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AI picks out transplant organs ‘with much greater accuracy than humans’

Artificial intelligence (AI) can pick donor organs for transplant with much greater accuracy than humans, British researchers have said as they develop a new technology.

Experts have secured more than £1 million in funding from the National Institute for Health and Care Research (NIHR) for a project that uses AI to increase the number of organs available for transplant.

At the moment, surgeons must examine donor organs and assess whether they think they are good enough quality to be suitable for transplanting into patients.

Now, a new method uses AI and its “memory” of tens of thousands of images of donor organs to identify those that offer the best chance of transplant success.


The project is being backed by ministers, NHS Blood and Transplant (NHSBT) and the NIHR Blood and Transplant Research Unit.

The team behind the technology, known as OrQA – Organ Quality Assessment – say it could result in up to 200 more patients receiving kidney transplants and 100 more receiving liver transplants every year in the UK.

Work is ongoing to refine the technology but the team, including experts from the University of Oxford, believe it will deliver results for the NHS in the future.

In comments shared exclusively with the PA news agency, Professor Hassan Ugail, director of the centre for visual computing at the University of Bradford, whose team is designing the image analysis, said: “Currently, when an organ becomes available, it is assessed by a surgical team by sight, which means, occasionally, organs will be deemed not suitable for transplant.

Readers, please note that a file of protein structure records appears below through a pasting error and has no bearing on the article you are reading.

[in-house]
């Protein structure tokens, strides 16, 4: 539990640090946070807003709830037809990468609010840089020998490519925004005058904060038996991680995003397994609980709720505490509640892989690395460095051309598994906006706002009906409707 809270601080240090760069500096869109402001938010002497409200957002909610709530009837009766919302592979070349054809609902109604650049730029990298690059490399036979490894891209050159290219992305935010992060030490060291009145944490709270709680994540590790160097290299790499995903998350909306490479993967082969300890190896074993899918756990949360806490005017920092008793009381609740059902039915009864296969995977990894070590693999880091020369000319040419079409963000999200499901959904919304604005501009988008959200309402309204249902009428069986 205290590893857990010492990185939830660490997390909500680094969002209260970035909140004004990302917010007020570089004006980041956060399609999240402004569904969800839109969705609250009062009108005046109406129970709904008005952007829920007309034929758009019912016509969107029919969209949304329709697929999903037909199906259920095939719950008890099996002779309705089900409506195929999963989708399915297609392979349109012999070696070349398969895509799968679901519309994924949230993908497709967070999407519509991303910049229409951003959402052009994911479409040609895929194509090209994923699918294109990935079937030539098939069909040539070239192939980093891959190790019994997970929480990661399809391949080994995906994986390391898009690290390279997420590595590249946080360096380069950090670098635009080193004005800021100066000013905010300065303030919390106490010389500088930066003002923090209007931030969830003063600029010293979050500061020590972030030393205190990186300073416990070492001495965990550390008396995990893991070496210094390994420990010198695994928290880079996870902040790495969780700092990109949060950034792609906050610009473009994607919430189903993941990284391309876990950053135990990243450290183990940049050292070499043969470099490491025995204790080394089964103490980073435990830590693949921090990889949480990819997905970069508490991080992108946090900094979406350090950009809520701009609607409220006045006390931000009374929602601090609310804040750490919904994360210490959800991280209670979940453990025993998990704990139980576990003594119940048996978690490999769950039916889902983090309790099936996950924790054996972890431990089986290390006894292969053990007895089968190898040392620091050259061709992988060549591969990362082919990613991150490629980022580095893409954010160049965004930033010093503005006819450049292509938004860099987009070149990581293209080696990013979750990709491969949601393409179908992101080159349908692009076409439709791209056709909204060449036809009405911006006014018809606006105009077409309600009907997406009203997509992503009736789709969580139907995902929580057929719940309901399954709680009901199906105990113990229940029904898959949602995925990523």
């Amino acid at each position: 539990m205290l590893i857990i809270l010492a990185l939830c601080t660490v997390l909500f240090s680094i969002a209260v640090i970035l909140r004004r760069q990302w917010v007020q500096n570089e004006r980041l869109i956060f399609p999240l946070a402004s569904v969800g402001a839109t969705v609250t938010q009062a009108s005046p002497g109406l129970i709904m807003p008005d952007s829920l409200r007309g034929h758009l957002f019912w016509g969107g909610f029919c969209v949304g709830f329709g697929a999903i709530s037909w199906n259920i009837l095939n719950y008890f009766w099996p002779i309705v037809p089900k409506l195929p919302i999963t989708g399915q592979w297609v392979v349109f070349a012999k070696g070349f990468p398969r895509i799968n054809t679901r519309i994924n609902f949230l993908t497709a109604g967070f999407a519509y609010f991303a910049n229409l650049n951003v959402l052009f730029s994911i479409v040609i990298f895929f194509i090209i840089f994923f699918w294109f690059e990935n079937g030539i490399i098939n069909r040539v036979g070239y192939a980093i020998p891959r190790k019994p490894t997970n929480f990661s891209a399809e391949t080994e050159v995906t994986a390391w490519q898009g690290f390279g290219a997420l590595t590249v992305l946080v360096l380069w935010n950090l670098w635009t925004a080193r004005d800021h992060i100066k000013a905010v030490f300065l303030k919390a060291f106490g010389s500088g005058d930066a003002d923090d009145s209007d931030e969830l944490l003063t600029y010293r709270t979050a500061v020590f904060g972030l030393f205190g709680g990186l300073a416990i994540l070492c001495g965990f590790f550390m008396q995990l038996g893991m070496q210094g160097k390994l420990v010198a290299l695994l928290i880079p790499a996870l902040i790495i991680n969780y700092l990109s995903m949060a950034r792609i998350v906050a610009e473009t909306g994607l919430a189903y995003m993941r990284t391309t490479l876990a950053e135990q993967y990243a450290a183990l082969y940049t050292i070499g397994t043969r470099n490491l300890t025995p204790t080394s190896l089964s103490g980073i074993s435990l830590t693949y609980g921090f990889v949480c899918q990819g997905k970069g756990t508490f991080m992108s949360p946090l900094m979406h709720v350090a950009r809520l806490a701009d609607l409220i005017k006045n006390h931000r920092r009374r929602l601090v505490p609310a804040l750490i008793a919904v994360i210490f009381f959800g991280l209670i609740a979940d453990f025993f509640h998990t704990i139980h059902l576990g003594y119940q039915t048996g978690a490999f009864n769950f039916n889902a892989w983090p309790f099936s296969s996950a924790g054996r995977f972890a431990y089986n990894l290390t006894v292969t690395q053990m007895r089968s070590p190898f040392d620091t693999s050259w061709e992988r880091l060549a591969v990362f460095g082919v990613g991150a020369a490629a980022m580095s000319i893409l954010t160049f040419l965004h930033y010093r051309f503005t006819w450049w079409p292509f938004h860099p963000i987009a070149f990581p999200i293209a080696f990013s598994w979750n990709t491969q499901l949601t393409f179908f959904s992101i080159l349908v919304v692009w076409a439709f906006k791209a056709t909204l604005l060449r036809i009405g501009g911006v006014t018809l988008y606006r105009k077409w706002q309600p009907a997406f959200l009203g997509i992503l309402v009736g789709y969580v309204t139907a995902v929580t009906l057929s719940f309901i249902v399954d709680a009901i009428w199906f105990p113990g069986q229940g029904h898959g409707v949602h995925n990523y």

“We are developing a deep machine learning algorithm which will be trained using thousands of images of human organs to assess images of donor organs more effectively than what the human eye can see.

“This will ultimately mean a surgeon could take a photo of the donated organ, upload it to OrQA and get an immediate answer as to how best to use the donated organ.”

A key part of the OrQA assessment will be to look for damage, pre-existing conditions and how well blood has been flushed out of the organ.

Colin Wilson, transplant surgeon at Newcastle upon Tyne Hospitals NHS Foundation Trust and co-lead of the project, said: “Up until now, we haven’t had anything to help us as surgeons at the time of organ retrieval.

“This is a really important step for professionals and patients to make sure people can get the right transplant as soon as possible.

“The software we have developed ‘scores’ the quality of the organ and aims to support surgeons to assess if the organ is healthy enough to be transplanted.”

Professor Derek Manas, medical director of NHSBT organ donation and transplantation, said: “This is an exciting development in technological infrastructure that, once validated, will enable surgeons and transplant clinicians to make more informed decisions about organ usage and help to close the gap between those patients waiting for and those receiving lifesaving organs.

“We at NHSBT are extremely committed to making this exciting venture a success.”

Health minister Neil O’Brien said: “Technology has the ability to revolutionise the way we care for people and this cutting-edge technology will improve organ transplant services.

“Developed here in the UK, this pioneering new method could save hundreds of lives and ensure the best use of donated organs.

“I encourage everyone to register their organ donation decision. Share it with your family so your loved ones can follow your wishes and hopefully save others.”